I remember this really clearly. When I was 9 years old the school did the Yorkshire 3 Peaks challenge – a 26 mile, cross country hike taking in the highest 3 peaks in the Yorkshire Dales in less than 12 hours. It seems amazing now that a group of 9-year-olds managed it, but we did and although it was really hard it was also incredibly rewarding. I got a t-shirt for finishing, and it was my favourite t-shirt for years!

6. What’s your greatest achievement?
It all comes down to the first big adventure that you do – for me it was cycling around the world after University. The big deal was persuading myself to do something different to what everyone else was doing – to do something different to the conventional route post-University, and cycle around the world.
That first big adventure is a real game changer – it means that you know you can go and do a big expedition. And once you know that, your boundaries change and your view on what is possible changes in all parts of your life. That adventure totally transformed me in terms of self-confidence and self-belief that I could write books, or make a living from adventures – that all came from the attitude and confidence that I got from that first big adventure.

7. You recently went on an adventure involving busking through Spain following in the steps of Laurie Lee (despite not really being able to play the violin). How did this compare to your other, more physical adventures? al with violin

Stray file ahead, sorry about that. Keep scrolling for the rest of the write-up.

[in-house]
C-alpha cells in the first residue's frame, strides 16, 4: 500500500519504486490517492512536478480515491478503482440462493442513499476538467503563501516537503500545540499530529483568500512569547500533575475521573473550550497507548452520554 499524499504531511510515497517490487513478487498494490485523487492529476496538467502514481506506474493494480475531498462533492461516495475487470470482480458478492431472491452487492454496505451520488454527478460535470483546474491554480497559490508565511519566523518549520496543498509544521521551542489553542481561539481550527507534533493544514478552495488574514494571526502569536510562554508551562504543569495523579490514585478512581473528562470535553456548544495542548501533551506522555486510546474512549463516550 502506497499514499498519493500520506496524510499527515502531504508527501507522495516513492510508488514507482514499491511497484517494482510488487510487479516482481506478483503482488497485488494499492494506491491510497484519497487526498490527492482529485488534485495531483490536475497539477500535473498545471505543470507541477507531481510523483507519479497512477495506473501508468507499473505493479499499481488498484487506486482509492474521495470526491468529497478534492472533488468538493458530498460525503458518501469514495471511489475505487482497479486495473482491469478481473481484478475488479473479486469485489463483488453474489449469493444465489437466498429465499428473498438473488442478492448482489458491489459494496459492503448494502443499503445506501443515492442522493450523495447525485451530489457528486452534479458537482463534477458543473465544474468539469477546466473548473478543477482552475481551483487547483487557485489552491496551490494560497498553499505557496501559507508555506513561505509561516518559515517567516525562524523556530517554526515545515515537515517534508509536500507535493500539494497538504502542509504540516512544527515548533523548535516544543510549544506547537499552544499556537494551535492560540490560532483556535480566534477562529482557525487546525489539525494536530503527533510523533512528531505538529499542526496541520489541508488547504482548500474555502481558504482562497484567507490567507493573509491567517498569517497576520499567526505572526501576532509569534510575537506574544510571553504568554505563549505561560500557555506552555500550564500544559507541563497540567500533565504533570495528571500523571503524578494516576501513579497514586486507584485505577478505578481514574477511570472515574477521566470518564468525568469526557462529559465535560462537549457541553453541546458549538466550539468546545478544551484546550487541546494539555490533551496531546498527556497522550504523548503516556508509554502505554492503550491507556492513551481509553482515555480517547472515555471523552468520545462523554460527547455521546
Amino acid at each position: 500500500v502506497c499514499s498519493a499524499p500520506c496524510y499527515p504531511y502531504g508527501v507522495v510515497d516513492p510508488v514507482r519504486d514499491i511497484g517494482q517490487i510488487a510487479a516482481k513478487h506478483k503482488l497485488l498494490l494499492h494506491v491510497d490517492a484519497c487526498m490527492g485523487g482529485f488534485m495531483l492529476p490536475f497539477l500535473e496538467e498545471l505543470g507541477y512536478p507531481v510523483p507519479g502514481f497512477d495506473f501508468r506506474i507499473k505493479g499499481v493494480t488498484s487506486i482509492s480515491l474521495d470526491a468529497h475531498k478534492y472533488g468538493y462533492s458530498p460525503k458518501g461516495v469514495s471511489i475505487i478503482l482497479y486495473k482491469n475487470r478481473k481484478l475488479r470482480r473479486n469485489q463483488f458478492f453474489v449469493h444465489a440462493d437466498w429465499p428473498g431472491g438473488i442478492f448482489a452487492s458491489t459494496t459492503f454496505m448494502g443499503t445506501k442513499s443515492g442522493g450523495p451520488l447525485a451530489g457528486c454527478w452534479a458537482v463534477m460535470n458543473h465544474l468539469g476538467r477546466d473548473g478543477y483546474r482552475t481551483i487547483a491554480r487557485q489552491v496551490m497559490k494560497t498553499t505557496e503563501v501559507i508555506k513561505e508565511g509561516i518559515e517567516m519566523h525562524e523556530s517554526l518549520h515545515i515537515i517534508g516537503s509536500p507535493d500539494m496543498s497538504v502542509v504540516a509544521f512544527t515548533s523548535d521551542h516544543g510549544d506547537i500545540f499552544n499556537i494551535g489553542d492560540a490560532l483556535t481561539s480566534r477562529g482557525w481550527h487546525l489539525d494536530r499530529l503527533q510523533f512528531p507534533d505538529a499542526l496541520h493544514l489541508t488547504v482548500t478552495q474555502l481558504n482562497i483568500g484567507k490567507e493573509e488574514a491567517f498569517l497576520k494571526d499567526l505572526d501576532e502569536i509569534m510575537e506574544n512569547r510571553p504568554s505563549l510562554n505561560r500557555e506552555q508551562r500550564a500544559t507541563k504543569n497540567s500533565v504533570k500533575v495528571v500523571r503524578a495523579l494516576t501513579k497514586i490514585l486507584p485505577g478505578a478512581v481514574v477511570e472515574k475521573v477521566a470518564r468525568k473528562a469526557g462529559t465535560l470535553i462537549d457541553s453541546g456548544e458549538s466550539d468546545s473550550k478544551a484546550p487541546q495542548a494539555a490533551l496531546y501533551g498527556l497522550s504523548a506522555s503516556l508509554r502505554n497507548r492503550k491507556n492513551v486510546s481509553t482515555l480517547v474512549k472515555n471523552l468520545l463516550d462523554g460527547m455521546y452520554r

One of the reasons that I chose to do this trip, is because for conventional adventures I have lost some of the fear-factor – I’m pretty confident that I could walk across a desert, or go on a long-distance cycle.
This trip was completely different – I put myself in a position of being a complete beginner at something as an adult. I got that sense of fear again, because I was a bit rubbish at playing the violin, so I was full of doubt. On the first day of this trip, I was the most scared I’ve been since when I set off to row across the Atlantic, because I felt vulnerable and I was nervous. Both of which are good things to have in life occasionally. I was worried about making a fool of myself playing the violin in front of a crowd, and I was worried about not making enough money to complete the journey. Because of that adrenaline, it was so much fun – it’s my favourite trip I’ve been on since cycling around the world! This trip completely pushed me out of my comfort zone and made me feel that fear again. I’m now signed up to do my Grade 1 violin exam!

8. It’s our 25th anniversary coming up, so we’re looking for 25 people to go on an adventure for us! What would be your top tip for people who are thinking about going on their first adventure?
I’ve met a lot of people who are tinged with regret at not going on a big adventure when they had the chance. Conversely, I’ve NEVER met anyone (who hasn’t died…) who has regretted going on an adventure. So – if there’s even a flash in front of your eyes that you might want to go on an adventure then DO IT! The hardest part is committing to it, saying yes and getting a date in the diary…once you’ve done that then doing it is quite easy.

9. What is your favourite expedition snack?
Biltong! But I’m normally too stingy to buy it myself. I went to Greenland with Martin Hartley and Ben Saunders and the sponsors provided us with loads of Biltong, that was my highlight!

10. A question we often end up discussing on camp is…cake or cheese?
(without any hesitation…) Cheese. I’d happily not have cake ever again – I’d rather have a starter for pudding than a desert. If I was only allowed one type of cheese for the rest of my life, then it would have to be a good Cheddar.

11. Can you nominate someone inspiring for us to interview next?
For the height of inspiration, contagious happiness and plentiful hugs then it has to be Anna McNuff!

Join us in our next Newsletter to hear our interview with Anna McNuff!